Breathing life force into the workplace: the essence of character
According to the German sociologist Georg Simmel “society is relations – society exists whenever and wherever individuals enter into reciprocal action. These reciprocal acts are derived from determined impulses or intentions, goals.” Yet, social life, relationships are often imposed not desired; organised not sought. It is within this context that what follows is central to developing and sustaining a culture of networking and network learning. Whilst they are presented separately they are intertwined and interdependent.
Most of us enjoy being challenged, enjoy being around inspirational people, people who enjoy life and give of their best. The key question is what are we doing to notice the people around us, to nurture the people around us? Do we move people, ignite their passion, and inspire them to be the best that they can be?
We can express passion and enthusiasm in our daily lives by being with people and for them. We need to take the time to invest in those we work with. When leaders are so overwhelmed by the tasks at hand they often fail to appreciate and invest in their people. For this we need to introduce ‘uninterrupted time’ for the people to grow together. Smart leaders put the interests of their team members ahead of their own. As Gene Wilkes observed: “Team leaders genuinely believe that they do not have all the answers so they do not insist on providing them. They believe they do not need to make all key decisions so they do not do so. They believe they cannot succeed without the combined contributions of all the other members of the team to a common end so they avoid any action that might constrain inputs or intimidate anyone on the team. Ego is not their predominant concern.”
Strong employee relations is the backbone to successful organisations. For any initiative to succeed team members must believe in it and be willing to contribute. The strengths of a good leader include empowering others, listening to others and
Being genuine ... authentic
We often have to obey, and not express opinions that defy authority. This has led to the creation of contexts in which people end up ‘doing the job’, not truly feeling engaged.
One's life however does influence that of others. We should never underestimate the effect that genuineness has on our coworkers and colleagues. A life of integrity stands out in a context which thrives on hypocrisy. An ethical leader demonstrates integrity and character by his/her actions and words. An important principle to follow is to do what is right, even when no one else is looking. A leadership corollary is to create an environment through your words and actions where others are motivated to do right as well.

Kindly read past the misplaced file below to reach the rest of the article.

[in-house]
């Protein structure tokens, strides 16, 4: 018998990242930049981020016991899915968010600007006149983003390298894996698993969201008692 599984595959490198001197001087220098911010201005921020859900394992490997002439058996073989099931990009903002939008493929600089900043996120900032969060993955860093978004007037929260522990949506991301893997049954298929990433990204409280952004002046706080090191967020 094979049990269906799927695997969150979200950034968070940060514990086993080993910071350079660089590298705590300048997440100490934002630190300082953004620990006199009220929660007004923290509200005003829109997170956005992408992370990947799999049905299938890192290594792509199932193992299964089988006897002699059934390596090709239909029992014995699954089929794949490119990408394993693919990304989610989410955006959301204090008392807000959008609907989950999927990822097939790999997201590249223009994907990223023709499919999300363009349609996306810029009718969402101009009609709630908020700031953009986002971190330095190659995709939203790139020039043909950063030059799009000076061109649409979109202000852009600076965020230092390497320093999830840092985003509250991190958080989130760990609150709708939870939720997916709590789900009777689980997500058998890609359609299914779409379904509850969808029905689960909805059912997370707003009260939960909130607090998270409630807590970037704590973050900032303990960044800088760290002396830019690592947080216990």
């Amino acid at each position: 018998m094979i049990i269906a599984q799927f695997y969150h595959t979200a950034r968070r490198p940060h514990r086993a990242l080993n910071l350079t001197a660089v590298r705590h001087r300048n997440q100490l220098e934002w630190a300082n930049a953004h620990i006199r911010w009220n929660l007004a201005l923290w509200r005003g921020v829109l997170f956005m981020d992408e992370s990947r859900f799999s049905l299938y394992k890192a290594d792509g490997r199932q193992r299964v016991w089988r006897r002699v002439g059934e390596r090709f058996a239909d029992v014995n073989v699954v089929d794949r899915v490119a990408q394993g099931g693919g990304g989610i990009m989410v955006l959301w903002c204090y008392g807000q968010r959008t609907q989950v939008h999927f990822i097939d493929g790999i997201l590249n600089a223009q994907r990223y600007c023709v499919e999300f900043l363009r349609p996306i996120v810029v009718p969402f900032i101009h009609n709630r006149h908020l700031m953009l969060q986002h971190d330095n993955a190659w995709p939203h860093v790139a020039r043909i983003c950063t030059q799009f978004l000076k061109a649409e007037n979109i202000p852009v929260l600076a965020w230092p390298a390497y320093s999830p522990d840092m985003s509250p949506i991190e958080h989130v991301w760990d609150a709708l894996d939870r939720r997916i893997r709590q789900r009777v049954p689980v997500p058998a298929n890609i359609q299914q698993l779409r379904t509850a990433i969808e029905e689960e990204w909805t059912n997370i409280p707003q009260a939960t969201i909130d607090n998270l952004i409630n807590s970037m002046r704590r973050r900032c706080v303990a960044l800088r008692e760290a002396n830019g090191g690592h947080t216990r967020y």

Throughout history, those known for character and integrity were the most admired and influential. Plato said, ‘He who would be blessed and happy should first be a partner of truth, then he can be trusted.’ If we want to inspire confidence and respect in those we work with and come in contact with we need to be genuine.
Evans (2007) argues that “transformation begins with trust. Trust is the essential link between leader and led, vital to people’s job satisfaction and loyalty, vital to followership.” (p. 135) Yet, trust is as fragile as it is precious. Maybe, this is why there is so much dissatisfaction in a lot of quarters.
Treating everyone with respect
A genuine and authentic person treats others with respect. How different we feel when we know that the people around us believe in us as individuals! They truly care about our welfare, our needs. The adage is true: people do not care what you think until they know that you care. How do we respond to people’s needs and requests? Many an example can be sighted of how we can impact other people’s feelings both positively or negatively through the way we express respect to them and by the way we treat them. It is essential to take time out on a regular basis to reflect on our work practices, on how we spend our time with others, what effects our words and actions (or lack of them!); the impact our decisions have on others (and on oneself).
Being humble … willing to serve
Ralph Waldo Emerson said: “A great man is always willing to be little.” Humility is a quality of character, but it is much more. Although it is a Christ-like virtue, humility is seldom understood or admired. Today many models of leadership consider it strange for the person at the top to show humility. Bending the knee to help others, to admit weakness, to just talk to everyone is considered making yourself vulnerable to those who might take advantage of you.